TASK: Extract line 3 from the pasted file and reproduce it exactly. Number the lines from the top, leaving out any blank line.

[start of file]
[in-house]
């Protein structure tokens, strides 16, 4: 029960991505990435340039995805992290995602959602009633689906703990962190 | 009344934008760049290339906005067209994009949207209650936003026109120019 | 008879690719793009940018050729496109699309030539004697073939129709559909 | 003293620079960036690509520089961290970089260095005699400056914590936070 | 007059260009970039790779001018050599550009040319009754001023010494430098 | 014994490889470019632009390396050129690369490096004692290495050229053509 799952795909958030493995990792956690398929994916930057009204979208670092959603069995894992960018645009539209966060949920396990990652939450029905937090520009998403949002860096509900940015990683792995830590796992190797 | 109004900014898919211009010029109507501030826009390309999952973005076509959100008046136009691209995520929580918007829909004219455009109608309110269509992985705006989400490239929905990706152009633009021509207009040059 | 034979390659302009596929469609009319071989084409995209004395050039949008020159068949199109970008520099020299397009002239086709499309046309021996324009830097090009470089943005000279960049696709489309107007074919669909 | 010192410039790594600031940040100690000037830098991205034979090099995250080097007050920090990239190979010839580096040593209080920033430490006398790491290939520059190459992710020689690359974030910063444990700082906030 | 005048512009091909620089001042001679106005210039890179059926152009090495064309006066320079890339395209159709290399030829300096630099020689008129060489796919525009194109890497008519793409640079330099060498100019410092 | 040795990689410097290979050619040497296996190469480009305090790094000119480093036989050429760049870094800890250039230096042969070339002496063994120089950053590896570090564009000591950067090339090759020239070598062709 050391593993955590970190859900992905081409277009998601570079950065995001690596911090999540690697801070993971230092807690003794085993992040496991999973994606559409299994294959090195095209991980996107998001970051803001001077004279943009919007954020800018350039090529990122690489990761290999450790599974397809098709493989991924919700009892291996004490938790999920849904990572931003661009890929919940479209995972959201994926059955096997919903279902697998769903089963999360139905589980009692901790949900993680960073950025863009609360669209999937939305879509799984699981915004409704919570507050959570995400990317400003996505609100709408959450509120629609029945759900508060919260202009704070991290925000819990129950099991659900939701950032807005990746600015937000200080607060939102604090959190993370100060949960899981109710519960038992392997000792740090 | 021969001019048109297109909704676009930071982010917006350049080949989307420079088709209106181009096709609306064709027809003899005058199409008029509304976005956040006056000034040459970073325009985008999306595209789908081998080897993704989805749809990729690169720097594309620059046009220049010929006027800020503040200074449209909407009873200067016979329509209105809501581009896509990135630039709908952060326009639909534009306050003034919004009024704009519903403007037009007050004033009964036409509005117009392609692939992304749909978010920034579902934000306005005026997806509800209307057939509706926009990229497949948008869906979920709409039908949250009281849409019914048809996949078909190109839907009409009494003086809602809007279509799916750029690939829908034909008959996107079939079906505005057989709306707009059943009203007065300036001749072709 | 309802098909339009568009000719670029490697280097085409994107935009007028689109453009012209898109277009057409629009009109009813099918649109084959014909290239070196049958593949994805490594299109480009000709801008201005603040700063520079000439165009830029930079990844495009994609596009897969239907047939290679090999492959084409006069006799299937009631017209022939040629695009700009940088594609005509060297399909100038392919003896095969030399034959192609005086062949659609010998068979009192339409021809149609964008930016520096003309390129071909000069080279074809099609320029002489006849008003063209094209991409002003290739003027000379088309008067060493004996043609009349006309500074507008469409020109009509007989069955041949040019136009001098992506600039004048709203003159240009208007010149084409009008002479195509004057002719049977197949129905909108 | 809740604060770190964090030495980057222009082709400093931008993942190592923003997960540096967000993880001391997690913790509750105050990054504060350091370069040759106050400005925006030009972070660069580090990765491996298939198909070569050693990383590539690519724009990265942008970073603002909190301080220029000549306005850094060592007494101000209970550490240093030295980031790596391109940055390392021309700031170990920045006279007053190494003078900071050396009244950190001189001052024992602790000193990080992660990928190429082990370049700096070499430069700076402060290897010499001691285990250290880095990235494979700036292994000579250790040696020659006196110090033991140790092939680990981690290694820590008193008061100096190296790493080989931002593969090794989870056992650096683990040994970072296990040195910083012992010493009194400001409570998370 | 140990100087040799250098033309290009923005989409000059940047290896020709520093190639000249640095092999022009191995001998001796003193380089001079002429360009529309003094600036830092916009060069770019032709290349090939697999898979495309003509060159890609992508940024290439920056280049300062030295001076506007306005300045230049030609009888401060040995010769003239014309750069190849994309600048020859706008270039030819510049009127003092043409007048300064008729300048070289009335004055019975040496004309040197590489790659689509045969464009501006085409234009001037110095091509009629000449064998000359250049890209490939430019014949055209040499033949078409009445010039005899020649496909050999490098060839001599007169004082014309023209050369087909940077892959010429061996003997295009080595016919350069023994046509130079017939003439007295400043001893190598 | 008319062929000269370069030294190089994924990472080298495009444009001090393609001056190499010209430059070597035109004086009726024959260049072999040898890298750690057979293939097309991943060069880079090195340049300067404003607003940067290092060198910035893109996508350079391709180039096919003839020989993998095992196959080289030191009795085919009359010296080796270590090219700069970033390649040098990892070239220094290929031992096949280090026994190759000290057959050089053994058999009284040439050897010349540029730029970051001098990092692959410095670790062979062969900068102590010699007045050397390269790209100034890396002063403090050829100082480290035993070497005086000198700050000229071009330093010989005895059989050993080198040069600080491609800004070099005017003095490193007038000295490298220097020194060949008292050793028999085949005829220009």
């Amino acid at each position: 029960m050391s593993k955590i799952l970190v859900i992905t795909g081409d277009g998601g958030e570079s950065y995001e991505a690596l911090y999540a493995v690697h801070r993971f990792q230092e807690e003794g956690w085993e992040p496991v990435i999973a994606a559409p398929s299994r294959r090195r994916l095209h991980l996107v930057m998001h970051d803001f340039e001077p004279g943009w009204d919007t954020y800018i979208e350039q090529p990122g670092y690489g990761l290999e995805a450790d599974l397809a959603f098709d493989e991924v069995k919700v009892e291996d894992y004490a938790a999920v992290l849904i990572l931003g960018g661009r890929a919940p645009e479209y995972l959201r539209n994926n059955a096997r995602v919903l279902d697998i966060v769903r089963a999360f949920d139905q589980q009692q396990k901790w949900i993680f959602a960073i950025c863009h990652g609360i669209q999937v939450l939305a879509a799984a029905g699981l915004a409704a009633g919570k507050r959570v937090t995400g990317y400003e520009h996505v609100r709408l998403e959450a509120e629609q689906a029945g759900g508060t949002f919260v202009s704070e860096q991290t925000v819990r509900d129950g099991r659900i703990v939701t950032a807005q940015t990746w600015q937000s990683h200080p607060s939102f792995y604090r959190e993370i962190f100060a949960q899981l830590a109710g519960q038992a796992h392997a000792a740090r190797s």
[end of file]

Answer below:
């Amino acid at each position: 029960m050391s593993k955590i799952l970190v859900i992905t795909g081409d277009g998601g958030e570079s950065y995001e991505a690596l911090y999540a493995v690697h801070r993971f990792q230092e807690e003794g956690w085993e992040p496991v990435i999973a994606a559409p398929s299994r294959r090195r994916l095209h991980l996107v930057m998001h970051d803001f340039e001077p004279g943009w009204d919007t954020y800018i979208e350039q090529p990122g670092y690489g990761l290999e995805a450790d599974l397809a959603f098709d493989e991924v069995k919700v009892e291996d894992y004490a938790a999920v992290l849904i990572l931003g960018g661009r890929a919940p645009e479209y995972l959201r539209n994926n059955a096997r995602v919903l279902d697998i966060v769903r089963a999360f949920d139905q589980q009692q396990k901790w949900i993680f959602a960073i950025c863009h990652g609360i669209q999937v939450l939305a879509a799984a029905g699981l915004a409704a009633g919570k507050r959570v937090t995400g990317y400003e520009h996505v609100r709408l998403e959450a509120e629609q689906a029945g759900g508060t949002f919260v202009s704070e860096q991290t925000v819990r509900d129950g099991r659900i703990v939701t950032a807005q940015t990746w600015q937000s990683h200080p607060s939102f792995y604090r959190e993370i962190f100060a949960q899981l830590a109710g519960q038992a796992h392997a000792a740090r190797s």